Tires are where the rubber meets the road–literally. So you could argue that they’re the single most important factor in determining how a car handles. Yet conceptually, at least, they’ve changed remarkably little since the dawn of the automobile.
Go to 2:40 of this video to see why racing with worn-out tires is a bad idea:
A necessary precursor to the development of the modern tire was George Goodyear’s invention of the vulcanization process–which transforms rubber into a hard and durable material–in the mid-19th century. Toward the end of the century, Irish veterinarian John Boyd Dunlop developed the first practical pneumatic tire, which encases compressed air inside a tube protected by an outer shell. But he did this not for a car but a bicycle. (Apparently, his son got headaches from riding over bumpy roads on his solid-tired bike.) So it remained for the Michelin brothers to fit pneumatic tires to a car for the first time. And to demonstrate this groundbreaking technology, they raced the car in the Paris-Bordeaux-Paris road race in 1895.
Early on, tire manufacturers hit upon the basic construction technique that’s used to this day. Cords, or plies, of a relatively inelastic material are embedded in the rubber of the carcass to limit how much it can deform under load. A century of ago, the plies were woven out of natural fibers, such as cotton. Now, synthetic materials and steel belts are commonplace. In the beginning, the standard practice was to cross the plies on a bias. The tires, therefore, were known as bias-ply or cross-ply tires. But in 1948, Michelin pioneered a technique of arranging the plies at a 90-degree angle to the direction of travel, and the radial tire was born. Radials ride more stiffly and are more expensive to produce than bias-ply tires, and Goodyear and Firestone resisted the new technology for several decades. But radials offer better handling characteristics and improve fuel economy. So by the 1980s, radial tires had become standard equipment for all new cars, though bias-ply tires continue to be made for vintage cars.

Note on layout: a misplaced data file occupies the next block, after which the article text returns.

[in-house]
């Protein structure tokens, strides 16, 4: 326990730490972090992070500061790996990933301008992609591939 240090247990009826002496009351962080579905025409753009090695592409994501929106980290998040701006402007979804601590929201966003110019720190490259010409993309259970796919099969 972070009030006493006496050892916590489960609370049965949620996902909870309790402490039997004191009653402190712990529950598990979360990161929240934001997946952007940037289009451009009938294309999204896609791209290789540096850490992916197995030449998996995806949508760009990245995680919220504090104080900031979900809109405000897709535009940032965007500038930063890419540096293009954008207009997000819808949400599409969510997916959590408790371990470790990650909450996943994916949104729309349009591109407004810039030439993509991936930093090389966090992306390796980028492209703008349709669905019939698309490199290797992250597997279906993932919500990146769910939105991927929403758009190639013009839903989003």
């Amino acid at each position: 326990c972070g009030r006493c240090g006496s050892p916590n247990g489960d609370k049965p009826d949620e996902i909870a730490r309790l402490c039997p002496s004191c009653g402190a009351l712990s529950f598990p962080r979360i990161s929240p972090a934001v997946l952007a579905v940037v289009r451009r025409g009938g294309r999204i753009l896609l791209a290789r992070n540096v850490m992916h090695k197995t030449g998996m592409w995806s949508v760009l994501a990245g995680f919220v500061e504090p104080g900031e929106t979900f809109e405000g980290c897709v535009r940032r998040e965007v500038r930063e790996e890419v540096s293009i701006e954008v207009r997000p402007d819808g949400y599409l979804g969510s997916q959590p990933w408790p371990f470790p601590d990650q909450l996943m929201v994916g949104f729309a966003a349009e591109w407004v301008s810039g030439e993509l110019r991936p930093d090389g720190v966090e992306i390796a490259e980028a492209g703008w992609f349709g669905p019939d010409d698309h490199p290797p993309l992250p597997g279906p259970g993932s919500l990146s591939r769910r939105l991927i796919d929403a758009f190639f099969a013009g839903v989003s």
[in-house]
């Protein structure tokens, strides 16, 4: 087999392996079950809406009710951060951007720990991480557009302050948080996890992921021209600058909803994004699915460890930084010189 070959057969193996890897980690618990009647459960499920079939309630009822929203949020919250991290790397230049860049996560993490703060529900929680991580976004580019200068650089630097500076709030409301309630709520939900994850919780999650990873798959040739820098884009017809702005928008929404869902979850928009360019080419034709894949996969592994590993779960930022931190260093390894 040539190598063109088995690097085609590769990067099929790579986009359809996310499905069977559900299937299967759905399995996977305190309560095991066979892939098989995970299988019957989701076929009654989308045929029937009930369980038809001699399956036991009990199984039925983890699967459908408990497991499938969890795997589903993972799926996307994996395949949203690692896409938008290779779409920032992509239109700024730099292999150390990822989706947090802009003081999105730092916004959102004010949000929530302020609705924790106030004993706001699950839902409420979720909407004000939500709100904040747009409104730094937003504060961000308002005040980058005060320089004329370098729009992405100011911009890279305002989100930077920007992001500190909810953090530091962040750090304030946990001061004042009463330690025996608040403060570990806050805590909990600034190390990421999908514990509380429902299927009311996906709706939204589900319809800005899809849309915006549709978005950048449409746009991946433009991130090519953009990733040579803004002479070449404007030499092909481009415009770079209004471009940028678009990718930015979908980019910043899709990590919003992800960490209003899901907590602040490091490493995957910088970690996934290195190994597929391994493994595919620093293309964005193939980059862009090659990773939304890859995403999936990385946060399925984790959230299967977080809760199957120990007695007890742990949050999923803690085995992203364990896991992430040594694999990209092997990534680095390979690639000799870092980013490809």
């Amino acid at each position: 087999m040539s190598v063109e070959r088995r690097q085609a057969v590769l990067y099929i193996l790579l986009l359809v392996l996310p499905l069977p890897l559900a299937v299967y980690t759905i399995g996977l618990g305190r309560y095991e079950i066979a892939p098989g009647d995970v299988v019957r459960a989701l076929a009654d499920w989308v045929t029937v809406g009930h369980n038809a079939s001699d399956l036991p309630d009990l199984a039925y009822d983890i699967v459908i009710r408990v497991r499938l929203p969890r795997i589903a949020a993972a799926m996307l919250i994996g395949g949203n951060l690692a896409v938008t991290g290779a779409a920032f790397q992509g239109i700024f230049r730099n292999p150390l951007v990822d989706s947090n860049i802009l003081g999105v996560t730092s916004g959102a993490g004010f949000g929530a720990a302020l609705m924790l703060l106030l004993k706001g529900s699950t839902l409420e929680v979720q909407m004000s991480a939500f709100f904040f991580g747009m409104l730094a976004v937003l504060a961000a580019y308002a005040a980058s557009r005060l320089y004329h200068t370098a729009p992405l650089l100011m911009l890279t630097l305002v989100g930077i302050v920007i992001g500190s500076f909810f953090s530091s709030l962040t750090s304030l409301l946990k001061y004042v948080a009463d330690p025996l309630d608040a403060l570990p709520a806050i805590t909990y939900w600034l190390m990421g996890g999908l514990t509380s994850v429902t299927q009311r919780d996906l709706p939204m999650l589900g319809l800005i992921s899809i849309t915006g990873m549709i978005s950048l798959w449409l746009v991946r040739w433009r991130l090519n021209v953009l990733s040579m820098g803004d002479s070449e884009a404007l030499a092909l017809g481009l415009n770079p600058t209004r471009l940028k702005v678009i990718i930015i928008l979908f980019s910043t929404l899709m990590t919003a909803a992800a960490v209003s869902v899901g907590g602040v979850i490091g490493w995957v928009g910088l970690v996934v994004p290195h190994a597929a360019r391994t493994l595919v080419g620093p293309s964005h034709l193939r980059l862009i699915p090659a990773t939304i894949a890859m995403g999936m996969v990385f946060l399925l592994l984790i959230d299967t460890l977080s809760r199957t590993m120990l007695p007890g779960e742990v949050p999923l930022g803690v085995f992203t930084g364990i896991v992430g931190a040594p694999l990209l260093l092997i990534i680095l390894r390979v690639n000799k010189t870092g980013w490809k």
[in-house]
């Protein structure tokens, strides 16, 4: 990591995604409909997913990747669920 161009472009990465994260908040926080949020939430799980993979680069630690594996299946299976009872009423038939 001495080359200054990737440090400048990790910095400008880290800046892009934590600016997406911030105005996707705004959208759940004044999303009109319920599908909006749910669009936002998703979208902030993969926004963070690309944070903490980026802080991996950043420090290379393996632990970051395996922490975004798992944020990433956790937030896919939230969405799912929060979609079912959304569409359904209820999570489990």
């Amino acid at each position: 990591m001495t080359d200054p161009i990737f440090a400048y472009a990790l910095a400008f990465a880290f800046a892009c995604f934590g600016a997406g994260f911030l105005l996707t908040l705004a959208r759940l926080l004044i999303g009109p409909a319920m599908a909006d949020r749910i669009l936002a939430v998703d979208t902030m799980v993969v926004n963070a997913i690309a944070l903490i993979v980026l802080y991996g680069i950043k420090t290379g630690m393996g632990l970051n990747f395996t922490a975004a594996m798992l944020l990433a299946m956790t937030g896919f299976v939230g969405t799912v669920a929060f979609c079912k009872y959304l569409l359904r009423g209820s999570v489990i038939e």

Dunlop’s put together a slick animation showing a century of progress:
Michelin is also behind another innovation that may fundamentally change the tire. The goal is an airless tire that the company has dubbed the tweel. According to a corporate video the tweel consists of a “composite rein-forced tread-band connected to a flexible wheel with rectangular polyurethane spokes.” Of course, Michelin has been working on it since 1995, and it’s still not ready for prime-time. So it may well be that the foreseeable future of the passenger-car tire isn’t much different than the past.